The ridesharing app Uber is making waves once again in Austin, this time as part of a federal investigation.
A city of Austin spokesman tells KVUE that the Department of Justice has contacted Austin Transportation and Aviation Department employees and told them they can expect subpoenas.
Our sister publication USA TODAY reports the agency is looking into the company's "ghost-app program" known as Greyball.
KVUE reached out to Uber for response to the investigation, they directed us to a blog post on their website about the technology, issued back in March.
The blog explains Greyball's intended usage, including testing new features by employees and to deter riders using the app in violation of the companies terms of service.
The post also says it began "prohibiting its use to target action by local regulators."
The New York Times first reported on the technology in March, claiming a code enforcement inspector in Portland, Oregon tried to hail an Uber car in a sting operation against the company. It claims some of the digital cars the inspector saw in the app did not represent actual vehicles, and others canceled their routes soon after.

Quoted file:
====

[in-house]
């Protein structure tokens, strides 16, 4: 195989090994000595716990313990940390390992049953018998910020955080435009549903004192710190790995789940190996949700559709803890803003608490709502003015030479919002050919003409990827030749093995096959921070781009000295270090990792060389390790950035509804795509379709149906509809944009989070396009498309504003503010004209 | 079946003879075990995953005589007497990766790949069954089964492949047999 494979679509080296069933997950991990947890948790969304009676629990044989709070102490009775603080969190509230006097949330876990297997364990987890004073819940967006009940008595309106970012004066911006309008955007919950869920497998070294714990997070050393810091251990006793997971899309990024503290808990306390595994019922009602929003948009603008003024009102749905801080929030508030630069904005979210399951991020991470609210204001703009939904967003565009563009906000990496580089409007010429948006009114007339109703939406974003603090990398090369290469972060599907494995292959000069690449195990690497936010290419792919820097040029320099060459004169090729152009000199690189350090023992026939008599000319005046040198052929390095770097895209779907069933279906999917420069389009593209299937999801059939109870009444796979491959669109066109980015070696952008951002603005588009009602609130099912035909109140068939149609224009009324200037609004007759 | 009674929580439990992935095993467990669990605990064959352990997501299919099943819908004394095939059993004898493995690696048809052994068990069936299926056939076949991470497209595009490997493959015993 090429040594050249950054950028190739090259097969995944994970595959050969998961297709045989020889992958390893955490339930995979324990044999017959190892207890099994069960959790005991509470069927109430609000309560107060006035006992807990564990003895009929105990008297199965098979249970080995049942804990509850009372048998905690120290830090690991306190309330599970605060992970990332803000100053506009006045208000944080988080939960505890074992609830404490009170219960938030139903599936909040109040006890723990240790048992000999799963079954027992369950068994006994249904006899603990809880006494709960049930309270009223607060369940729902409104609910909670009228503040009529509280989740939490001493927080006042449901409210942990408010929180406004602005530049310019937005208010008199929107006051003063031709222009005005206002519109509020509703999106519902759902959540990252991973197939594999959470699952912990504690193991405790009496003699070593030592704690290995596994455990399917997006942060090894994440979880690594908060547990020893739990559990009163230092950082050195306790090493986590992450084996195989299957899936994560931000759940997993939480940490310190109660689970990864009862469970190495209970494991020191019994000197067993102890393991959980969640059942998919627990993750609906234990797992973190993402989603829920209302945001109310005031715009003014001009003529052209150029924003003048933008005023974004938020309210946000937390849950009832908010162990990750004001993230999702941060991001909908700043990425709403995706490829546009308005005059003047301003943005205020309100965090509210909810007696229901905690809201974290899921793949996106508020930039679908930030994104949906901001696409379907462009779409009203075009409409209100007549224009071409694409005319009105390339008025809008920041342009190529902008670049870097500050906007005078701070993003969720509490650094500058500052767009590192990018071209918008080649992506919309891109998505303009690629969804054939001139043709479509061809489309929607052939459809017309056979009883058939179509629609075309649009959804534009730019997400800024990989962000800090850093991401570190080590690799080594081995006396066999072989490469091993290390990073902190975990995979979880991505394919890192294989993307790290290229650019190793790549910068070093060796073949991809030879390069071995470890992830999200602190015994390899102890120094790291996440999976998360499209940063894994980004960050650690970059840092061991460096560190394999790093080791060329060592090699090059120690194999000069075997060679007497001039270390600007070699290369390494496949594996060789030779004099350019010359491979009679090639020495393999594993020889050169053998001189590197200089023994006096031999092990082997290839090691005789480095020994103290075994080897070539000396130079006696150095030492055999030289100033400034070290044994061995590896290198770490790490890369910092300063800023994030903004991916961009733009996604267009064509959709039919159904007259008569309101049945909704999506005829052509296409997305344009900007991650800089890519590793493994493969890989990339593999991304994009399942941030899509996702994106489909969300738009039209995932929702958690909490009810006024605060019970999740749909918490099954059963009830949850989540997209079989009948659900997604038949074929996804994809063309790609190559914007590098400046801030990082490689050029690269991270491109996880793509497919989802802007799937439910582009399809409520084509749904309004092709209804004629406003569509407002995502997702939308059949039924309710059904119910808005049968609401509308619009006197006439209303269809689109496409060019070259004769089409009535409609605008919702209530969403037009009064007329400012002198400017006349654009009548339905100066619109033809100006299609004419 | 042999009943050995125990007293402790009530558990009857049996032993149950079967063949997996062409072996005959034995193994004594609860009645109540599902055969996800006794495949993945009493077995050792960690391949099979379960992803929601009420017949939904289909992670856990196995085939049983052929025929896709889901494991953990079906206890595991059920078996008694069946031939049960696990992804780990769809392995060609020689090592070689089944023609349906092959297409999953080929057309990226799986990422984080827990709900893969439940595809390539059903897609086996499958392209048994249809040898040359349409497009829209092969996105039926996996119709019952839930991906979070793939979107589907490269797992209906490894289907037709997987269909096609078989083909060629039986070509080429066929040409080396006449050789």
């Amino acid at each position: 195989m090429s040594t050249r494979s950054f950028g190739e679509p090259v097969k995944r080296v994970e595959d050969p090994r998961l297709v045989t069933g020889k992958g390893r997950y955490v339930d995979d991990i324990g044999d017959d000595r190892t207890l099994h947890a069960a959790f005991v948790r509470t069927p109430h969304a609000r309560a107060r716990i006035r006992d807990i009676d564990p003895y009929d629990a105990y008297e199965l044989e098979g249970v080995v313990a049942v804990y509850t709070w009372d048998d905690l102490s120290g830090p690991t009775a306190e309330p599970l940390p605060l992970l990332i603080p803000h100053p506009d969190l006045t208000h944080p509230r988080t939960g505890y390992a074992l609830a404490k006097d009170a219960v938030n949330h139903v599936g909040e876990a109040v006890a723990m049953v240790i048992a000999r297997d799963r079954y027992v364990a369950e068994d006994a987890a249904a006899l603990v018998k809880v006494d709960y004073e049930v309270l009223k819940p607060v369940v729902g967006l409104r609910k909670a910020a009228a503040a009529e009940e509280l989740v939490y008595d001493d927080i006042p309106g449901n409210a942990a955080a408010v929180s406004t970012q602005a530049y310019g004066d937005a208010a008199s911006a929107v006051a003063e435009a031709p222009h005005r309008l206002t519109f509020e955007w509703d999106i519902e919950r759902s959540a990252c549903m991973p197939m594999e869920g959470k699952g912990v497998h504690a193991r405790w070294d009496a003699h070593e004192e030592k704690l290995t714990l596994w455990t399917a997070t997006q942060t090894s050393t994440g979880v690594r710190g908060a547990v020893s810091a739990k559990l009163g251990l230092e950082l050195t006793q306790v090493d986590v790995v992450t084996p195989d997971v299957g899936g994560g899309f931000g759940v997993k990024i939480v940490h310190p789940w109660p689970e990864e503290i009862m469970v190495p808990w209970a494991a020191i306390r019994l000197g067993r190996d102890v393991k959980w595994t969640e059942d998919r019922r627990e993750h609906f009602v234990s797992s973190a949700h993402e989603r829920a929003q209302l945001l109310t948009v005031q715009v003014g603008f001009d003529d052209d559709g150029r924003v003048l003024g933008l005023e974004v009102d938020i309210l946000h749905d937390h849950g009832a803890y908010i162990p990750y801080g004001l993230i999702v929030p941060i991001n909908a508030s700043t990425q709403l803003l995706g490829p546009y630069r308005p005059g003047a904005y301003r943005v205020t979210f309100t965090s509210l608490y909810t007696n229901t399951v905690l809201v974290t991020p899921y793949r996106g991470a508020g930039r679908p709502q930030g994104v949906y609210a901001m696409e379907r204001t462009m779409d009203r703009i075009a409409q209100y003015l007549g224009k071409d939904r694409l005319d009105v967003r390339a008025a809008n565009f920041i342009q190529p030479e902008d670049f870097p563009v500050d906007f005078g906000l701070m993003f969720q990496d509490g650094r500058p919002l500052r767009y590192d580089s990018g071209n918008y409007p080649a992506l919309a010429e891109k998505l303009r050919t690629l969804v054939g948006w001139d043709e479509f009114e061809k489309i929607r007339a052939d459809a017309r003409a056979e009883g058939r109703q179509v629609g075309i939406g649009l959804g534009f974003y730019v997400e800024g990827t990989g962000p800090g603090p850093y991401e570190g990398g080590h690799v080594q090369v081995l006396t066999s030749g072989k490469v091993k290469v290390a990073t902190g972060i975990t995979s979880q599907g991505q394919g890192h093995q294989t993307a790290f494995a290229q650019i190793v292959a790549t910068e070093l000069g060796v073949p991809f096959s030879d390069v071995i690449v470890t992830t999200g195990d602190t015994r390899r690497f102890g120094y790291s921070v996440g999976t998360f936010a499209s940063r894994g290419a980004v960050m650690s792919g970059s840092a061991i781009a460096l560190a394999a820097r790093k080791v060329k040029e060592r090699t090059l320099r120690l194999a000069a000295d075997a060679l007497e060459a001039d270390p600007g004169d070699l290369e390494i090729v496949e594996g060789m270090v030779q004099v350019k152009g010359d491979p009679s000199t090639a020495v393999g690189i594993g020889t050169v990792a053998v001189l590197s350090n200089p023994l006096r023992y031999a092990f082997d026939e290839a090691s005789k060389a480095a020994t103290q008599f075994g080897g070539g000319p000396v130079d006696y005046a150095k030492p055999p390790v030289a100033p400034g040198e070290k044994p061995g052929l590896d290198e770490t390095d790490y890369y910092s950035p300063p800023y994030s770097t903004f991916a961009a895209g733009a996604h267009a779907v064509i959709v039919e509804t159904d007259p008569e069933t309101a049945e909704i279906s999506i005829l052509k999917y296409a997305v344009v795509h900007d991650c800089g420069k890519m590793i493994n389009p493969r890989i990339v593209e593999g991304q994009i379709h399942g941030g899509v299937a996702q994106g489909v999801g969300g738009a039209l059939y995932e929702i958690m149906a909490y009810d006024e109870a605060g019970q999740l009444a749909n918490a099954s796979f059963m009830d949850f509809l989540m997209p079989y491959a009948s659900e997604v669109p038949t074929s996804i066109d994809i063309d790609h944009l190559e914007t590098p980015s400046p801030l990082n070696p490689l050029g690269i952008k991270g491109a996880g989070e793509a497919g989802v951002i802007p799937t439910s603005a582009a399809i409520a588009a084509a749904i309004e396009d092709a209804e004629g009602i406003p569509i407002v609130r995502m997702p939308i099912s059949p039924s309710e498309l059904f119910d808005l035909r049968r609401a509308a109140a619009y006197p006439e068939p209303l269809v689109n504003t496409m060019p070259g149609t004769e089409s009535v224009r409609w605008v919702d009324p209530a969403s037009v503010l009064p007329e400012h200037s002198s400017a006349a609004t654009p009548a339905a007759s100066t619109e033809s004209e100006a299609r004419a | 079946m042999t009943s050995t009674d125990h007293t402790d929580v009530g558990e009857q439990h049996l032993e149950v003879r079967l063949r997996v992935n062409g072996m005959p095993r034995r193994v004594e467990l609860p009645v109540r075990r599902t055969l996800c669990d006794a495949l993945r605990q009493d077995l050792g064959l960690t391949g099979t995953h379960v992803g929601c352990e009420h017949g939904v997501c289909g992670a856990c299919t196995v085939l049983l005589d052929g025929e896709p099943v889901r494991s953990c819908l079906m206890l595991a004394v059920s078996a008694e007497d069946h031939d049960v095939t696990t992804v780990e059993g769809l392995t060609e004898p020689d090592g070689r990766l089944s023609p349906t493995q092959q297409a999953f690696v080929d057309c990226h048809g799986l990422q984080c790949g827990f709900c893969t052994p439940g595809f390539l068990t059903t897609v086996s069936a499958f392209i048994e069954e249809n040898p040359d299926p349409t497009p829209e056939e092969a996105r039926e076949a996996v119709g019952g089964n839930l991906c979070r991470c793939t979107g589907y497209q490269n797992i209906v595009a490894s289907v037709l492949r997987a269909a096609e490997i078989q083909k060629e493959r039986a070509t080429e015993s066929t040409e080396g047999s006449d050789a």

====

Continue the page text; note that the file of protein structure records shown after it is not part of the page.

The paper says that was because Uber used Greyball to tag the inspector as a city official "serving up a fake version of the app, populated with ghost cars, to evade capture."
The Department of Justice did not return our request for more information on the investigation.
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